So we specifically looked at, in this case, grant applications submitted between 1990 to 2005 to the National Institutes of Health for these two groups of early researchers. They’re just starting out as a junior professor. But after this event, one group will researchers – the narrow winners – had on average, $1.3 million for five years to pursue their research. But the other group of researchers got nothing. So that made me wonder then how much of a difference does this failure experience make for the near misses going for the future? More concretely, imagine the following question. If these two core people come back for a job interview five years later, who should you hire?
CURT NICKISCH: And you found that the most important thing was how people reacted after they didn’t win. If they kind of gave up or maybe didn’t apply as much for funding, that tended to have a negative impact on their success. But those who kept applying would often win grants and often end up being more successful as academic researchers than the people who went in the first place?
DASHUN WANG: Yes, that was the first surprise we got from that data. Because for a question like this, the answers used to be very simple. The idea that the rich get richer and winnings beget more winnings.
So even if the narrow winners and near misses were essentially the same people in the beginning, this very fact that one group of people won and the other group lost, this narrowing can just snowball itself to generate runaway inequality over time. So this is the conventional wisdom. So when we went into the data in the first place, we thought we will see a big difference between the two groups. Namely, the narrow winners will just become much better over time than near misses.
But when we look at their publications in the next 10 years and measure the citations of these papers, what we found is that near misses who are still here in the system by the next 10 years they somehow managed to publish just as many papers and most surprisingly, the papers they published garnered much higher impact done near winners.
CURT NICKISCH: So it sounds like it’s not just about failing but how you fail or maybe how you take failing?
DASHUN WANG: I agree with you. I think, you know, what we also find is that there are essentially two groups of people after failure, right? One group stay down, manage  to stay in but the other group of people we did observe that there’s a higher attrition rate in near misses after in the next 10 years. So this means failures can be devastating in a career, it actually highlights the fragility of a scientific career.
These people usually have a very well-established and demonstrated track record for research yet what we observe is that one near miss in the early career is associated with more than 10 percent chance of disappearing permanently from the NIH system.
CURT NICKISCH: You have also looked at failure rates in startups in another study. What did you find there?
DASHUN WANG: The motivating question there is to realize the fact that you don’t really just fail once. In fact, in reality sometimes you’ll fail over and over; eventually you’ll reach your success. You know, Henry Ford, for example, failed twice before he managed to found Ford Motor, right? And there’s all the stories about J.K. Rowling who was rejected eight times or 12 times depending on which statistic you count on before she managed to publish Harry Potter.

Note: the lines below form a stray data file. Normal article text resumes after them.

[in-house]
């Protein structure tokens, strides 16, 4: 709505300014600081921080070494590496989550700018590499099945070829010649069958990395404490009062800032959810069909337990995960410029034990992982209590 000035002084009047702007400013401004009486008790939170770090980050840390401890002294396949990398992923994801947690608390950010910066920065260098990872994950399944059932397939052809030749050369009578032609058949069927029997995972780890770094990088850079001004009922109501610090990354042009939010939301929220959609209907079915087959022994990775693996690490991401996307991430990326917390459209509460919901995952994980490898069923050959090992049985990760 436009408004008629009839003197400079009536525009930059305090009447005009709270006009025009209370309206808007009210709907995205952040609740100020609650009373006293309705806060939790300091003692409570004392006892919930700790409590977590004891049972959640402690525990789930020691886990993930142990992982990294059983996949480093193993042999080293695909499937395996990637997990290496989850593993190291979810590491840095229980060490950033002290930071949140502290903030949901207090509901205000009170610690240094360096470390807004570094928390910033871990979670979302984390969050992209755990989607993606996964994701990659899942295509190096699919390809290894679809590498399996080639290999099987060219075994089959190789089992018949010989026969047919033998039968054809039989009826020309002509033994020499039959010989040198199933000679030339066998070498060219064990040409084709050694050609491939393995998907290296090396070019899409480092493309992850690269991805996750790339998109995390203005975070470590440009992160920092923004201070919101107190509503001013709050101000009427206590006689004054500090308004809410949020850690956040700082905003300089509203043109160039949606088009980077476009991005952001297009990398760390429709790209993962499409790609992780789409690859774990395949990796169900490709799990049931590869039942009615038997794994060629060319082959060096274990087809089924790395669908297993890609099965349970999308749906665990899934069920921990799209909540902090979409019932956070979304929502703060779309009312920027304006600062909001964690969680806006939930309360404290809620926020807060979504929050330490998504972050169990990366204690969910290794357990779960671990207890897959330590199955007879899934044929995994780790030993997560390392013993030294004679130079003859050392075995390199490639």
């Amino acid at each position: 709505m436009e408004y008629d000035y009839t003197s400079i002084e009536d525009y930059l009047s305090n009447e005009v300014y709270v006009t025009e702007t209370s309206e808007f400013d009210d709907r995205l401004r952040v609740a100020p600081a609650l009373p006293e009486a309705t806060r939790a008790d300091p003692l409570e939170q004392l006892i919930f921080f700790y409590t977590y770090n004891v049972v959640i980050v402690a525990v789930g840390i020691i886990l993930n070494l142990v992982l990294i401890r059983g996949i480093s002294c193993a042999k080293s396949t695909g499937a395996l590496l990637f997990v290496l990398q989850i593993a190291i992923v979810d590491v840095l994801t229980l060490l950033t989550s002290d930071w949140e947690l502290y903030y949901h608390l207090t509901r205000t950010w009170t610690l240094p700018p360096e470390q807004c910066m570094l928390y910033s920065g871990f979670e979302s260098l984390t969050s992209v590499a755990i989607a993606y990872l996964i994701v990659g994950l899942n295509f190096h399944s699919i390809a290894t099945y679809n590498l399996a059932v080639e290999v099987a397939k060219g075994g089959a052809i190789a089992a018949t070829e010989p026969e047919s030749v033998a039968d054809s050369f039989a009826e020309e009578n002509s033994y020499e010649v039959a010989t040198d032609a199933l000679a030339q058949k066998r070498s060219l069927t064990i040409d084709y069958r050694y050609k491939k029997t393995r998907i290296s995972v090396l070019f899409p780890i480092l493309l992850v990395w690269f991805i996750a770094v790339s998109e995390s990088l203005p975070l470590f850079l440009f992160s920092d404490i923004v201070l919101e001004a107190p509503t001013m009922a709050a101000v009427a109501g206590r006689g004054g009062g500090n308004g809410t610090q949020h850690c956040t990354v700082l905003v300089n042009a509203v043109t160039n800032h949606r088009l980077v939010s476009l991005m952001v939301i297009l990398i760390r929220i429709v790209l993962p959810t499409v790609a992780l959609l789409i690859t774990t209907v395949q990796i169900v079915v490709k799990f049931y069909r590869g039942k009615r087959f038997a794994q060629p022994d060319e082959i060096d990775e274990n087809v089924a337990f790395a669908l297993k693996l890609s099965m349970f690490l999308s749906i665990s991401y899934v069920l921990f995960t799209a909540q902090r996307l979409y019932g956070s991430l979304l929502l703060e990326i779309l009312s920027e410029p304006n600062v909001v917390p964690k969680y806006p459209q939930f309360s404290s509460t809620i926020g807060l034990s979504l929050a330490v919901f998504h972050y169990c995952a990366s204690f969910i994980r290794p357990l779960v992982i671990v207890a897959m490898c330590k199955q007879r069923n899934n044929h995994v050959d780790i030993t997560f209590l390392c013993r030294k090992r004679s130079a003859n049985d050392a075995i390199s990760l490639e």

Or the most dramatic experience I will say is Thomas Edison who failed more than 1,000 times before he landed a light bulb.
CURT NICKISCH: And he has a famous line, I think about how people don’t realize how close to success they are and give up.
DASHUN WANG: That’s right. That’s right. If I recall it correctly, it’s something like that is the, you know, many of life’s failures are people who don’t know how close they were to success. And in fact, in this new study, when we study how people fail over and over to  eventually lead to success or not, we actually now have some new quantitative methods to figure out how close you were to success.
CURT NICKISCH: So what did you find from that or what do you take away from this study?
DASHUN WANG: So the major discovery of this study, a very surprising conclusion, namely a the discovery of tipping point between success and failure. You know, as people fail over and over these two groups of people can be actually quite similar in terms of their learning strategies or their characteristics.
But depending on which side of the tipping point they are in, they could actually experience fundamentally different outcomes. One group of people, if you’re below the tipping point and may be failing over and over, you try to get up and try again, but over and over you’re not learning enough to actually achieve success. This is what we call a stagnation region. You’re trying over and over, but you’ll fail to learn enough to initiate an intelligent pattern with the improvement.
On the other side of the tipping point, which is above this threshold, people fail over and over but they get fail faster and faster to eventually approach success. So this creates a quite a surprising prediction because what it means then is first of all, not all failures lead to success.